A project to improve a stormwater management pond in Cabin John Stream Valley Park this spring meant moving some of the pond’s longtime residents.
The city enlisted help from the Mid-Atlantic Turtle and Tortoise Society to relocate about 70 turtles to a new home at the recently constructed stormwater management pond at Horizon Hill Park.
MATTS volunteers used floating basking traps, hands and dip nets to capture as many turtles as possible in late May, just before the pond was drained for construction. The turtles were placed in plastic bins and transported by volunteers to their new home. Volunteers took steps to disinfect equipment and footwear so as not to transport any disease-causing viruses or other organisms to the new pond.
The city’s partnership with MATTS is winning kudos from the community.
Judy Flax, a Horizon Hill resident, wrote to the city to express her gratitude. “At this time in our society, it is encouraging and uplifting to my soul to see our local government having a heart,” she wrote. “Thank you.”
This is the second time MATTS has helped protect Rockville’s reptilian residents. In fall 2016, volunteers searched Watkins Pond in King Farm for turtles and the city posted temporary “Turtle Crossing” signs and placed filter logs against the curb to help turtles climb up and out of the roadway. For photos and more information about that project, visit RockvilleReports.com and search “turtles.”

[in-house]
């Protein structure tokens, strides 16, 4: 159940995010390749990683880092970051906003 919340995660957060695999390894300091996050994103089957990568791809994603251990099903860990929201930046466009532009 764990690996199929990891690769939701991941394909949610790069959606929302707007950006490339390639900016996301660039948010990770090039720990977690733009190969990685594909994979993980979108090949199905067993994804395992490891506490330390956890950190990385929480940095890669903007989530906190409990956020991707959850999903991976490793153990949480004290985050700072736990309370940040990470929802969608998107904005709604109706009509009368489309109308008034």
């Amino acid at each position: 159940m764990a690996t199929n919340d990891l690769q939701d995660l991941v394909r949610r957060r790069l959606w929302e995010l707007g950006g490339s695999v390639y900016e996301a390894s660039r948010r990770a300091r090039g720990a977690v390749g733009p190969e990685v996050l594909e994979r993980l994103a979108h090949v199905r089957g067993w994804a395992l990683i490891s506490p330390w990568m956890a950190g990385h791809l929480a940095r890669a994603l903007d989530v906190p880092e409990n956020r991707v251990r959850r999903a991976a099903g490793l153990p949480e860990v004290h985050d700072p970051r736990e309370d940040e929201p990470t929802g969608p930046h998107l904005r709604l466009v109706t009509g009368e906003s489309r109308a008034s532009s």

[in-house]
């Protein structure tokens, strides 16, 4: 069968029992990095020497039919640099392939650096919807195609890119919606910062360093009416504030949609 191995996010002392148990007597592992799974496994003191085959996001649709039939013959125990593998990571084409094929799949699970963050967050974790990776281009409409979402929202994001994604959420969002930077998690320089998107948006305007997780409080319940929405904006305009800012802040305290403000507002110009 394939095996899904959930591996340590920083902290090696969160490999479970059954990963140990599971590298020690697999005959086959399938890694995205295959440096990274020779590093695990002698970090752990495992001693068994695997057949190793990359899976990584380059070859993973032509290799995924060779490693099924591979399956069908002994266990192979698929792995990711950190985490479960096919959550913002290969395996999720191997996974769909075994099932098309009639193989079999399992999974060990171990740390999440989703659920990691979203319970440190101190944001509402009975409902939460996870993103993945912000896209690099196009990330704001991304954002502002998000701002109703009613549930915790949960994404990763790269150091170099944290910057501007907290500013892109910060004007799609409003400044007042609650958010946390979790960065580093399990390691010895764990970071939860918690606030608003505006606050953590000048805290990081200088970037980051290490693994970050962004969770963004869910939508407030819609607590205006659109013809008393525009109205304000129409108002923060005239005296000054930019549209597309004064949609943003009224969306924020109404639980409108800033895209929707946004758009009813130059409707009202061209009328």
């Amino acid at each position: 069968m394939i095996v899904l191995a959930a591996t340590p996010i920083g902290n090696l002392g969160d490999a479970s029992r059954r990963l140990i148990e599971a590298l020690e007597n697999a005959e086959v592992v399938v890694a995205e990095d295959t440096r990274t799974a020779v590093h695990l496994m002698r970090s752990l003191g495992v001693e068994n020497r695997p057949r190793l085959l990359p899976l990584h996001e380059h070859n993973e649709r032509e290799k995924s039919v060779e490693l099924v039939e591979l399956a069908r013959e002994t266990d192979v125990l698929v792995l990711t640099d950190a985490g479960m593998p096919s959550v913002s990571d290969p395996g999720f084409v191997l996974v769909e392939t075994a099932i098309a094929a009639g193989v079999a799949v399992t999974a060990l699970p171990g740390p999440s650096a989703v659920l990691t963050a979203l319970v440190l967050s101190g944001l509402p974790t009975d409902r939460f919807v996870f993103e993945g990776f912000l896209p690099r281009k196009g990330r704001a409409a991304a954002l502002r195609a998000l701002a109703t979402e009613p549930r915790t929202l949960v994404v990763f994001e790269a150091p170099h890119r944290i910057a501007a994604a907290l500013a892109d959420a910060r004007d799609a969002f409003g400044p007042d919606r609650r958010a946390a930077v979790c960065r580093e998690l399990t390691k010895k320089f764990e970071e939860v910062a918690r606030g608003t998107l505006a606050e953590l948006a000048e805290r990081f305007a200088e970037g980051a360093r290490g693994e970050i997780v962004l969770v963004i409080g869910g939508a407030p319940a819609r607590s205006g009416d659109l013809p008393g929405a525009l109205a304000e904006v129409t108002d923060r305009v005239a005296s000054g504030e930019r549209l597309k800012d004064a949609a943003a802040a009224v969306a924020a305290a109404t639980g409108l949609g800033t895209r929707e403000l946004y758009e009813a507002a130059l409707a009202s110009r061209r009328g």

The Hungerford-Stoneridge Stormwater Management Facility retrofit project at Cabin John Stream Valley Park includes dredging and deepening the pond to enhance water treatment, and planting native and marsh plants, shrubs and 29 trees. Learn more about the improvements at www.rockvillemd.gov/hungerfordstoneridgeproject.